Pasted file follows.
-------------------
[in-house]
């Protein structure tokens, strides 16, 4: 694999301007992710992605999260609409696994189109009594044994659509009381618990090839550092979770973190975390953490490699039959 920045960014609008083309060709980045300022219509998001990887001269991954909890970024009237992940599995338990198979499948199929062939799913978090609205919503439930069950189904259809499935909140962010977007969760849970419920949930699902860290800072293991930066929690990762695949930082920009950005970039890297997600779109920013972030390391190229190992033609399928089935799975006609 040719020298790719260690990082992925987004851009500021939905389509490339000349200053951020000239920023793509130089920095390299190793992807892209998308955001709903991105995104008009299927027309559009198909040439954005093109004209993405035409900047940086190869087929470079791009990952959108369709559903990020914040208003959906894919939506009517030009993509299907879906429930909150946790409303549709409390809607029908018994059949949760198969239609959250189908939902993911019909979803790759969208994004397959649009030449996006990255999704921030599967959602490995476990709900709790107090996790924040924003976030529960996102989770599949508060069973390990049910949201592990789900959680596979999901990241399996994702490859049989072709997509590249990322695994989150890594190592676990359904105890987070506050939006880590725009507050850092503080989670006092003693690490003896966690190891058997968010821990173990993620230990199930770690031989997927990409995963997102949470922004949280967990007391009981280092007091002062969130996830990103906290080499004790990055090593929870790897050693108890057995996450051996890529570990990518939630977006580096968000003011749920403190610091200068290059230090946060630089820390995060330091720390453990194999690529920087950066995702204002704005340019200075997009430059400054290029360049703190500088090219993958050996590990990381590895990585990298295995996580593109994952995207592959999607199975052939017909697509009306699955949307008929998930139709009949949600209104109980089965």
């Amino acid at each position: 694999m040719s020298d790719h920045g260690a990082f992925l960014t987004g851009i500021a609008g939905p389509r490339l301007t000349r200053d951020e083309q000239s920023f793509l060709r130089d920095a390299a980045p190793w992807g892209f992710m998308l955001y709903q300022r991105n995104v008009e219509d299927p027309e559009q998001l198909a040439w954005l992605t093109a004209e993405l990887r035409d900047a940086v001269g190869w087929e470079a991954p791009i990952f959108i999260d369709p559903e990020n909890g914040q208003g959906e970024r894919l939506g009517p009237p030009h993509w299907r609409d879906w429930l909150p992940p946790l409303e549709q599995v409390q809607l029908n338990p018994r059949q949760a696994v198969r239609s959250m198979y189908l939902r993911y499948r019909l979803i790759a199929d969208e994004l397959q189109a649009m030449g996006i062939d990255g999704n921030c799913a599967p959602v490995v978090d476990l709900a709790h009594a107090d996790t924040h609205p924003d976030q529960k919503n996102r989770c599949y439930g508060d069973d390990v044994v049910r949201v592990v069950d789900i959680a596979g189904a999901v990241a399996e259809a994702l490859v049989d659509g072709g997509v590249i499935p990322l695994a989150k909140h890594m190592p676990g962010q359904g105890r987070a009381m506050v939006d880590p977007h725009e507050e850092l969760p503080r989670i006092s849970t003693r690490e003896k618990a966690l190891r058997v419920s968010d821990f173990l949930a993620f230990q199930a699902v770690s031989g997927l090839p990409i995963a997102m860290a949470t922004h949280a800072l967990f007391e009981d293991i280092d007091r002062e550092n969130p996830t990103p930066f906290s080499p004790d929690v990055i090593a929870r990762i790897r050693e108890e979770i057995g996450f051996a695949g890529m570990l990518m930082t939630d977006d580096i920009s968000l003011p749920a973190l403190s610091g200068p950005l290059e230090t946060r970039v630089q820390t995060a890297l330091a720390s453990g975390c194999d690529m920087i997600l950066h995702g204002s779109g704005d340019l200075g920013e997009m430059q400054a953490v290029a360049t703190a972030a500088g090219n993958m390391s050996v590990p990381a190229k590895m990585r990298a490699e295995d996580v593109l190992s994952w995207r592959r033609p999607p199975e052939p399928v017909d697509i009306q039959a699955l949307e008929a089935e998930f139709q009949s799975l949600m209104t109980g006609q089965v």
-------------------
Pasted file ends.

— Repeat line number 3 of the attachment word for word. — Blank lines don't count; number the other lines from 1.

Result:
């Amino acid at each position: 694999m040719s020298d790719h920045g260690a990082f992925l960014t987004g851009i500021a609008g939905p389509r490339l301007t000349r200053d951020e083309q000239s920023f793509l060709r130089d920095a390299a980045p190793w992807g892209f992710m998308l955001y709903q300022r991105n995104v008009e219509d299927p027309e559009q998001l198909a040439w954005l992605t093109a004209e993405l990887r035409d900047a940086v001269g190869w087929e470079a991954p791009i990952f959108i999260d369709p559903e990020n909890g914040q208003g959906e970024r894919l939506g009517p009237p030009h993509w299907r609409d879906w429930l909150p992940p946790l409303e549709q599995v409390q809607l029908n338990p018994r059949q949760a696994v198969r239609s959250m198979y189908l939902r993911y499948r019909l979803i790759a199929d969208e994004l397959q189109a649009m030449g996006i062939d990255g999704n921030c799913a599967p959602v490995v978090d476990l709900a709790h009594a107090d996790t924040h609205p924003d976030q529960k919503n996102r989770c599949y439930g508060d069973d390990v044994v049910r949201v592990v069950d789900i959680a596979g189904a999901v990241a399996e259809a994702l490859v049989d659509g072709g997509v590249i499935p990322l695994a989150k909140h890594m190592p676990g962010q359904g105890r987070a009381m506050v939006d880590p977007h725009e507050e850092l969760p503080r989670i006092s849970t003693r690490e003896k618990a966690l190891r058997v419920s968010d821990f173990l949930a993620f230990q199930a699902v770690s031989g997927l090839p990409i995963a997102m860290a949470t922004h949280a800072l967990f007391e009981d293991i280092d007091r002062e550092n969130p996830t990103p930066f906290s080499p004790d929690v990055i090593a929870r990762i790897r050693e108890e979770i057995g996450f051996a695949g890529m570990l990518m930082t939630d977006d580096i920009s968000l003011p749920a973190l403190s610091g200068p950005l290059e230090t946060r970039v630089q820390t995060a890297l330091a720390s453990g975390c194999d690529m920087i997600l950066h995702g204002s779109g704005d340019l200075g920013e997009m430059q400054a953490v290029a360049t703190a972030a500088g090219n993958m390391s050996v590990p990381a190229k590895m990585r990298a490699e295995d996580v593109l190992s994952w995207r592959r033609p999607p199975e052939p399928v017909d697509i009306q039959a699955l949307e008929a089935e998930f139709q009949s799975l949600m209104t109980g006609q089965v």